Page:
WHAT IS VOLATILITY AND HOW TO DEAL WITH IT?
WHAT IS VOLATILITY?
Volatility is the measure of fluctuations in the price of a stock. Way back in 1953, Henry Markowitz, Nobel Prize winning economists, introduced the concept of volatility as a measure of risk in investment. Volatility is of great importance to traders in investors in the stock market, specifically those who trade in derivatives (F&O). Nevertheless, risk and volatility have very different connotations. Remarkable investor Warren Buffet also quoted “Volatility is way beyond from synonymous with risk. Risk comes from uncertainty about what you are doing.”
Here in this article today, we will try to evaluate and understand what causes volatility and how to cope up with the same.
WHAT CAUSES VOLATILITY?
In crux, volatility is caused by the imbalance between buyers and sellers in the market. If there are more buyers than sellers in the market, then the share price will rise and vice versa. Change in sentiments of risk causes this imbalance, Uncertainty about the future is the prime reason for this increase in risk aversion. The most recent instance of extreme volatility caused by the Sudden risk aversion was the market crash of March 2020 caused by the Covid 19 outbreak and lockdown. Sensex almost fell by 35%. Volatility can be caused by other factors as well which are:
1. Change in government policies:
Demonetization is a prime example of volatility in the market caused by uncertainty about the fallout of the policies on the economy. Market volatility after the government introduced GST and tax surcharge on FPIs in the interim budget of 2019 which was subsequently rolled back is another instance of the same.
2. Crisis in Economy:
Markets are very sensitive to economic scenarios. Nigger the crisis is, bigger the fall in the exchange. The market crash of 2008 as a result of the Global Financial Crisis, early 2000s bear market caused by the economic slowdown globally in the aftermath of 9/11 and the correction of 2011 are examples of the impact of recession and economic slowdown on the markets.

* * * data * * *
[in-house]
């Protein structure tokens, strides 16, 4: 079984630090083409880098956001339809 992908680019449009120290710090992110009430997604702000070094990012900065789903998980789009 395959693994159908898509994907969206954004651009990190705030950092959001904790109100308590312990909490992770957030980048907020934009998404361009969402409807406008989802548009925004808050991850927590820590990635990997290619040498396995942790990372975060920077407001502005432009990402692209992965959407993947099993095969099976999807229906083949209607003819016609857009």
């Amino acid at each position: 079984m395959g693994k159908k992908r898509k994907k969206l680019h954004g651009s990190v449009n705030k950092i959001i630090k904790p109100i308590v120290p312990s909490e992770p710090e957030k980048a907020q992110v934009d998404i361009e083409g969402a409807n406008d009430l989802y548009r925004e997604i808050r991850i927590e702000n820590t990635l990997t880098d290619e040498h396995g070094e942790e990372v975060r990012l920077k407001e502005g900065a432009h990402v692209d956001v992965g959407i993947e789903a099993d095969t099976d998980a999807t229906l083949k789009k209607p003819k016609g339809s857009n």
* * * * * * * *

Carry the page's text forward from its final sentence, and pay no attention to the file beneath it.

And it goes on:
3. Global events:
With the increase in global integration, global events also have an impact on the markets. The correction of FY 2016 was largely driven by global factors like slowdown in China, Eurozone debt crisis among others. The last US elections is another instance of the impact of global events on the stock markets. India was also impacted by the bout of global volatility in the US presidential run.
4. Political Uncertainty:
In India, Political uncertainty has reached the markets. The market fell more than 20% after the 2004 Lok Sabha elections. The market was expecting a win by the NDA, but the UPA government came to power. Nevertheless, the market quickly recovered and fortunately we had stability in all elections held after 2004.
HOW TO COPE UP AND DEAL WITH VOLATILITY?
1. Stay Invested
It is very well known that a sudden downfall in the market indices may lead to major implications. Nevertheless, it is very significant to hold on and stay invested. Investors can connect with our financial advisors and experts at ZFunds and discuss the goals, time frame and strategy to adopt so as to ensure that things are in place.
2. Review of Investment Plan and Strategy:
When investors observe market fluctuations, they should review their financial goal and check whether their short and long term strategies are well in place. Redetermine the financial goals if required, understand the scenarios and compare it with the investment strategies and check if any of them needs to be revised.
Further the subsequent step is to make sure that they do nor abandon their investment journey haphazardly and keep monitoring it regularly to ensure that they are on track.
As the stock markets change, the investor portfolio must also change and adapt. In fact, market volatility and fluctuations provide a really great opportunity to diversify the stock holding and allocate the funds into different asset classes. Stay diversified in the asset mix as much as possible to beat the fluctuations in volatility. For instance, debt markets tend to be more stable when the equity indices fluctuate and vice versa.
4. Embrace the volatility:
The main vision of this article is to convey that you must accept and expect the market volatility and fluctuations wholly. Sometimes, doing nothing is also a very significant aspect of the strategy and can play a vital role. So it is better to adopt a do nothing strategy sometimes.